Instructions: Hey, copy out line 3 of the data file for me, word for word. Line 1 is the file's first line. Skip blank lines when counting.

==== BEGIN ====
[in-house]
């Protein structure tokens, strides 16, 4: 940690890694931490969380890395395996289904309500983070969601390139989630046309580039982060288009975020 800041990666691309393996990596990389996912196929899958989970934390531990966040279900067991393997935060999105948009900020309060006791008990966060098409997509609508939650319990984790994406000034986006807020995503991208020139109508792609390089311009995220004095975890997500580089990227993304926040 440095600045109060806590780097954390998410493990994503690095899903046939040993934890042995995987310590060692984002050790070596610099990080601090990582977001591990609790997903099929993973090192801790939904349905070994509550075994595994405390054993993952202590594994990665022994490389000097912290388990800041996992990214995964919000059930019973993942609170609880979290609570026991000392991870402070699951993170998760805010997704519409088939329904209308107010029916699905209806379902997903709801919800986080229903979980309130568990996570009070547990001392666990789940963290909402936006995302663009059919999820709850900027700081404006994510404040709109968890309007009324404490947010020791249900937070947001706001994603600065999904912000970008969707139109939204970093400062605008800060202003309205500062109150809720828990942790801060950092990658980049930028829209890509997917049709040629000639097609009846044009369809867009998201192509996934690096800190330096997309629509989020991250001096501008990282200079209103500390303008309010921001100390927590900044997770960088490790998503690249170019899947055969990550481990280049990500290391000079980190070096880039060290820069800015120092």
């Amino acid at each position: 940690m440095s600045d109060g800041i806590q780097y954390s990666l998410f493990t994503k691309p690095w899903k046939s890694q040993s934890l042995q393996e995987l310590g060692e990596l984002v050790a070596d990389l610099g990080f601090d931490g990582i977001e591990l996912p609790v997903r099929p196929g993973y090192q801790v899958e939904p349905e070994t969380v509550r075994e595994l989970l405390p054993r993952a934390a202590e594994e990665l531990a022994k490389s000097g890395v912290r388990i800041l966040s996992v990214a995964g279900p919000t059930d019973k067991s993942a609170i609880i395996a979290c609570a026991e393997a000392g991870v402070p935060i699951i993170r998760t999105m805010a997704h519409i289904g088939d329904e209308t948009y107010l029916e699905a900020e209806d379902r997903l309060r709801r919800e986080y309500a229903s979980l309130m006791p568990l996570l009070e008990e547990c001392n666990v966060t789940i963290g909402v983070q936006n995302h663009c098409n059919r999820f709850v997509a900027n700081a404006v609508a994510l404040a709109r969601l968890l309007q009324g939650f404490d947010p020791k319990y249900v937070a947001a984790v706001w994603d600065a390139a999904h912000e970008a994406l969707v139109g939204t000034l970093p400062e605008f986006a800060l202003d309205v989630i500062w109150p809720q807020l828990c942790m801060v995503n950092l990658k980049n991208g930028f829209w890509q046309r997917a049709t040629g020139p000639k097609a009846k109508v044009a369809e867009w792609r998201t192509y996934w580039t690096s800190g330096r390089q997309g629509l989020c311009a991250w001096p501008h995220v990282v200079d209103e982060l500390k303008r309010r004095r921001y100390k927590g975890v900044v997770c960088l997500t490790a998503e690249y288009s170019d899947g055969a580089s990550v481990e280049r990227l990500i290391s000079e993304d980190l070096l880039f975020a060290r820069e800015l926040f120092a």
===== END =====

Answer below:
């Amino acid at each position: 940690m440095s600045d109060g800041i806590q780097y954390s990666l998410f493990t994503k691309p690095w899903k046939s890694q040993s934890l042995q393996e995987l310590g060692e990596l984002v050790a070596d990389l610099g990080f601090d931490g990582i977001e591990l996912p609790v997903r099929p196929g993973y090192q801790v899958e939904p349905e070994t969380v509550r075994e595994l989970l405390p054993r993952a934390a202590e594994e990665l531990a022994k490389s000097g890395v912290r388990i800041l966040s996992v990214a995964g279900p919000t059930d019973k067991s993942a609170i609880i395996a979290c609570a026991e393997a000392g991870v402070p935060i699951i993170r998760t999105m805010a997704h519409i289904g088939d329904e209308t948009y107010l029916e699905a900020e209806d379902r997903l309060r709801r919800e986080y309500a229903s979980l309130m006791p568990l996570l009070e008990e547990c001392n666990v966060t789940i963290g909402v983070q936006n995302h663009c098409n059919r999820f709850v997509a900027n700081a404006v609508a994510l404040a709109r969601l968890l309007q009324g939650f404490d947010p020791k319990y249900v937070a947001a984790v706001w994603d600065a390139a999904h912000e970008a994406l969707v139109g939204t000034l970093p400062e605008f986006a800060l202003d309205v989630i500062w109150p809720q807020l828990c942790m801060v995503n950092l990658k980049n991208g930028f829209w890509q046309r997917a049709t040629g020139p000639k097609a009846k109508v044009a369809e867009w792609r998201t192509y996934w580039t690096s800190g330096r390089q997309g629509l989020c311009a991250w001096p501008h995220v990282v200079d209103e982060l500390k303008r309010r004095r921001y100390k927590g975890v900044v997770c960088l997500t490790a998503e690249y288009s170019d899947g055969a580089s990550v481990e280049r990227l990500i290391s000079e993304d980190l070096l880039f975020a060290r820069e800015l926040f120092a």